Green is most often seen in gigantic creatures, forest-dwelling critters, druids, elves, and spells that stimulate growth. The colour of interdependence and togetherness, of balance and acceptance, of raw instinct and innocence, Green is frequently shown to defy progress, destroy artifacts and enchantments, and favour large surface-dwelling mastodonts while pinning flyers to the ground. Green is rigid and averse to change, favouring stability and the established order of things. A great example of a Green character is Vivien Reid. Her personality is rooted in her connection to the wilderness and ability to bring forth Spirit Animals. She is straightforward, defiant of civilisation, and on the quest to restore the natural order to the Multiverse. Similarly, the legendary Gruul druid Nikya is centred in both Red and Green, her Green affiliation expressed in close connection to her plain’s natural core and her ability to summon constricting vines, but also her and her clan’s resistance to progress and dedication to the “Old Ways”.
Red, the colour of passion. Same is true in Magic: The Gathering. Red mana represents emotion, aggression, impatience and impulsivity, recklessness and fast action. This colour is often depicted through fire magic, rampaging beasts and feisty creatures, brawly warriors, and passionate souls. The most iconic Red character in recent Magic story is Chandra Nalaar. Not only is she a gifted pyromancer (of course she is), but she also possesses a temper to match. Not one for subtlety, she’s quick to act and has a talent for improvisation. She is known for her fire-wielding abilities just as much as her ever-changing mood (as well as her very nature, some might argue judging from the recent book). But what about someone who has nothing to do with fire? Like, perhaps, a vampire? Edgar Markov, arguably the Multiverse’s most revered blood-sucker, is tri-colour – Black, White, and Red. So where does his Red come from. Indulgence and succumbing to impulse and desire, as well as his martial nature and readiness to step into the fight. We may not know all that much about the nuances of his personality from bits and pieces of lore, but his character is expressed vividly through his card – he is fast, he strikes firmly and without hesitation, and his martial prowess is unquestionable.
In opposition to Black, many players view White mana as benevolent. There is some truth to it, as a lot of life-giving spells and traditionally “good” creatures in Magic: The Gathering such as angels are White affiliated. However, this mana type is less about kindness of the heart and more about peace and morality rooted in control and structure, and the value of a community over an individual. For the greater good! You will find clerics and priests, soldiers and heads of state, judges and guards in White. Anything that establishes control and keeps peace and conformity, as well as benefits the group as a whole. White is rigid and inflexible, and always strives for order, which does not always mean benevolence. After all, as Jean-Luc Picard famously said, “there can be no justice as long as laws are absolute.” That being said, an interesting example of a White character is Nahiri, a Korr lithomancer.Nahiri is currently both White and Red, yet she started off as a completely White character. Her main goal is the preservation of peace on her home plane – Zendikar. Nahiri began her journey as a selfless character, ready for sacrifices for the good of her people. She agreed to endure millennia of stasis just so she could protect her world from the Eldrazi. Her character was driven by the pursuit of peace, and still is. Now, Nahiri seeks to restore Zendikar “back to its glory” – establish the status quo and bring forth order that the plane now lacks. By any means necessary. On the other hand, Sorin Markov, the grandson of previously mention Vampire lord Edgar Markov, started off as a Black character only to welcome White into his colour identity later on. The change came about when Sorin took it upon himself to be the protector – read master – of his home plane Innistad. He saw that his own kind were devouring the living of the plane with a little too much gusto, and before long the “supplies” would never be able to replenish. He then made an unpopular choice to establish control over the creatures of the night, quite literally creating a guardian angel to protect the human population from his own tribe. For the greater good!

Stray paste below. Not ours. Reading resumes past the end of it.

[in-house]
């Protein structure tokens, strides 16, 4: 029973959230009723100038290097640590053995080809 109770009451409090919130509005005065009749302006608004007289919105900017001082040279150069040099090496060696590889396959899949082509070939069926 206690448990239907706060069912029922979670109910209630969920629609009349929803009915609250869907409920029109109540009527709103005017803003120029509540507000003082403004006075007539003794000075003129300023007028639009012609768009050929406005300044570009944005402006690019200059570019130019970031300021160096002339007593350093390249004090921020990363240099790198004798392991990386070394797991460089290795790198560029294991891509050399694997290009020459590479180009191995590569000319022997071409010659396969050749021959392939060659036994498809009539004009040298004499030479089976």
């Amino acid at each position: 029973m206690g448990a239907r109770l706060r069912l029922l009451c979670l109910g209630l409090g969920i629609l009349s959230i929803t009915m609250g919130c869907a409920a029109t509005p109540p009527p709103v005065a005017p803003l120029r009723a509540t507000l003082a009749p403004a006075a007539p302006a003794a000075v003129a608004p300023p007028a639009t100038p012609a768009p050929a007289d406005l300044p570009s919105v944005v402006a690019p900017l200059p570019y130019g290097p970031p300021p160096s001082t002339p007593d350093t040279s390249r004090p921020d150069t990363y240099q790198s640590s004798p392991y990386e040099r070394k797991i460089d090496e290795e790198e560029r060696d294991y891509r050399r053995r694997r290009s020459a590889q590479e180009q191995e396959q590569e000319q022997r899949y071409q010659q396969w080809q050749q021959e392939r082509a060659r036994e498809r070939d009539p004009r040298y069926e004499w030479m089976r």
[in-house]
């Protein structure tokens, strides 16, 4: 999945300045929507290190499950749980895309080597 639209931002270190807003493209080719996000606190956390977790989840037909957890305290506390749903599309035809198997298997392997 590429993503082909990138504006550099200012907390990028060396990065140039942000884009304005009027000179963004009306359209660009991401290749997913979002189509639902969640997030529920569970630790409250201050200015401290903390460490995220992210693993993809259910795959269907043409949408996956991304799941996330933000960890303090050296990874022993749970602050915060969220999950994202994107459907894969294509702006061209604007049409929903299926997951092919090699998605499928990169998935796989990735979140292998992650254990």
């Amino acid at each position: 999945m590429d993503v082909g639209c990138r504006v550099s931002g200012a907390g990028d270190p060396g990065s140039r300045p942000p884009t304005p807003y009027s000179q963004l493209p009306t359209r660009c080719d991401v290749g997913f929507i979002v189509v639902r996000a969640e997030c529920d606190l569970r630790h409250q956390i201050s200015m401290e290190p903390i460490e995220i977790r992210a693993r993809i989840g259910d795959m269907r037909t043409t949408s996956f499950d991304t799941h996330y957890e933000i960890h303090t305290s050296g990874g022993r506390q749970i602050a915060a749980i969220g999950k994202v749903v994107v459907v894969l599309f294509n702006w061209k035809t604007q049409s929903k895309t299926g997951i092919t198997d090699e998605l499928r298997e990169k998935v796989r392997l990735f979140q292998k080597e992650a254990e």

Most spells in Magic are more than just one colour, some encompassing all five! Each combination of colours brings forth a distinct feature of that type of mana, be it the passion of Red or the community of White, oftentimes interpreted together as heroism. The many combinations of colours are often referred to by names inspired by Magic’s lore, for example Black and Green together would be called “Golgari” after the eponymous guild in those exact two colours. This and many other combinations can be seen in the diagram below.
Understanding the colours and their meaning helps comprehend the personalities of Magic’s characters as well as interpret the cards. It is also a pretty fun system for character alignment in an RPG setting, if you ever wish for something more flexible than the good ol’ Good-Neutral-Evil archetypes.
- Gumnut Team